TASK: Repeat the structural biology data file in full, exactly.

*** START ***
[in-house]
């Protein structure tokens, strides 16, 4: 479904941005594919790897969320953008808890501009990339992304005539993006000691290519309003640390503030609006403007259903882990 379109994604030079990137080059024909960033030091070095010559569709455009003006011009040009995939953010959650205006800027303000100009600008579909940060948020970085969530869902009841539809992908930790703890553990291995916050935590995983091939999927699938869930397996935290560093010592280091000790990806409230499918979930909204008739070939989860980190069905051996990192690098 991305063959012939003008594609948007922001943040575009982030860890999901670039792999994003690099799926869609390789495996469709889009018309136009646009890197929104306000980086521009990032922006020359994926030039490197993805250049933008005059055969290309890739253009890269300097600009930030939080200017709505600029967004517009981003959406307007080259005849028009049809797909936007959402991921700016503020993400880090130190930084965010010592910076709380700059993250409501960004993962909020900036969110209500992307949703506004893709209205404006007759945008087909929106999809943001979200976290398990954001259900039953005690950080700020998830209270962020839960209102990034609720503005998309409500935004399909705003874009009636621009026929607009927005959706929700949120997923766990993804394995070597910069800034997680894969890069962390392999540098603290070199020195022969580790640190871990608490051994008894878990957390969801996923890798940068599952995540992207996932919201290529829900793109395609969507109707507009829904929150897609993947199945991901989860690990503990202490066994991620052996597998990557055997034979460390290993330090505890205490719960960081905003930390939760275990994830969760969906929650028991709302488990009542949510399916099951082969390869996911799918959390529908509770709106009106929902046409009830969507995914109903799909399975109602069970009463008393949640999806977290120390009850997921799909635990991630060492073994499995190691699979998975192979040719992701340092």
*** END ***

[in-house]
């Protein structure tokens, strides 16, 4: 479904941005594919790897969320953008808890501009990339992304005539993006000691290519309003640390503030609006403007259903882990 379109994604030079990137080059024909960033030091070095010559569709455009003006011009040009995939953010959650205006800027303000100009600008579909940060948020970085969530869902009841539809992908930790703890553990291995916050935590995983091939999927699938869930397996935290560093010592280091000790990806409230499918979930909204008739070939989860980190069905051996990192690098 991305063959012939003008594609948007922001943040575009982030860890999901670039792999994003690099799926869609390789495996469709889009018309136009646009890197929104306000980086521009990032922006020359994926030039490197993805250049933008005059055969290309890739253009890269300097600009930030939080200017709505600029967004517009981003959406307007080259005849028009049809797909936007959402991921700016503020993400880090130190930084965010010592910076709380700059993250409501960004993962909020900036969110209500992307949703506004893709209205404006007759945008087909929106999809943001979200976290398990954001259900039953005690950080700020998830209270962020839960209102990034609720503005998309409500935004399909705003874009009636621009026929607009927005959706929700949120997923766990993804394995070597910069800034997680894969890069962390392999540098603290070199020195022969580790640190871990608490051994008894878990957390969801996923890798940068599952995540992207996932919201290529829900793109395609969507109707507009829904929150897609993947199945991901989860690990503990202490066994991620052996597998990557055997034979460390290993330090505890205490719960960081905003930390939760275990994830969760969906929650028991709302488990009542949510399916099951082969390869996911799918959390529908509770709106009106929902046409009830969507995914109903799909399975109602069970009463008393949640999806977290120390009850997921799909635990991630060492073994499995190691699979998975192979040719992701340092």